The approach is a gamble in a new era of energy breakthroughs such as fracking and electric vehicles. Many of Exxon's competitors are transforming their businesses to move away from oil exploration, and have begun to spend carefully and diversify into renewable energy.
Investors, who once looked past Exxon's tendency toward arrogance and secrecy because of its good returns, aren't sure they want Big Oil to get bigger.
"Most investors like Exxon, but they like other companies better," said Mark Stoeckle, chief executive of Adams Funds, which owns about $100 million in Exxon shares. "The market is not willing to reward Exxon for spending today in hopes that it will bring good returns tomorrow."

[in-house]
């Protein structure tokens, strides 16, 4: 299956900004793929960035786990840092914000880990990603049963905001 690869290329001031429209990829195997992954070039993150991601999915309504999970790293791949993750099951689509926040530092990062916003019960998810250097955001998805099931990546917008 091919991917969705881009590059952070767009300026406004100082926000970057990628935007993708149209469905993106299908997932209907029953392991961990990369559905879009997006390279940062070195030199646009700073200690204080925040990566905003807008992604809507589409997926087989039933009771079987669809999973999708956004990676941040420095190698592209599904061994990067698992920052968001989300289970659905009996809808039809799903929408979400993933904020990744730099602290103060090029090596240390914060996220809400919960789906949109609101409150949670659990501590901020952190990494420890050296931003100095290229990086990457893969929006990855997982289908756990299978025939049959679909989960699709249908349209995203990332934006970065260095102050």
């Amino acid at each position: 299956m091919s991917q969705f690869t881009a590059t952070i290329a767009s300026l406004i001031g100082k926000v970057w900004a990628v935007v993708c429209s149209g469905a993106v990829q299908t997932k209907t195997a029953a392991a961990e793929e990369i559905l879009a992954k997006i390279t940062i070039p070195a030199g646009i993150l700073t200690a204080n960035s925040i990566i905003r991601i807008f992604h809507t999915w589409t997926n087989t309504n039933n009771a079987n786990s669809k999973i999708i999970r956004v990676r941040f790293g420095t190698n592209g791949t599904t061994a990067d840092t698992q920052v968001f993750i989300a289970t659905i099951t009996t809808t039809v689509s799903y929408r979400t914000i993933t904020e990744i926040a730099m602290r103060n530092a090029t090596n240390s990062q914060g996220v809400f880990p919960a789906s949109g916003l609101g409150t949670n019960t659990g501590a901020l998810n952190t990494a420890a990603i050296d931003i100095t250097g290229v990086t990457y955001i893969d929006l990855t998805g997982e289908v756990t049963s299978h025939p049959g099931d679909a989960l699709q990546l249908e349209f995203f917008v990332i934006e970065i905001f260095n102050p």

Exxon has been pledging to produce more oil and gas for years, but its output of about four million barrels a day is no higher today than it was after its merger with Mobil Corp. in 1999. Even if Exxon succeeds in doubling last year's earnings of $15 billion (excluding impairments and tax reform impacts) by 2025, as Mr. Woods vowed in his eight-year spending plan, it would still be making far less than in 2008, when it set what was then a record for annual profits by an American corporation, at $45 billion.
In 2016, S&P Global Ratings stripped Exxon of the triple-A credit rating it held since 1930. It was one of only three companies to hold the distinction at that time, along with Microsoft Corp. and Johnson & Johnson. While Exxon once ranked as the world's largest company by market value, it was 10th as of June 30, less than half the size of Apple Inc.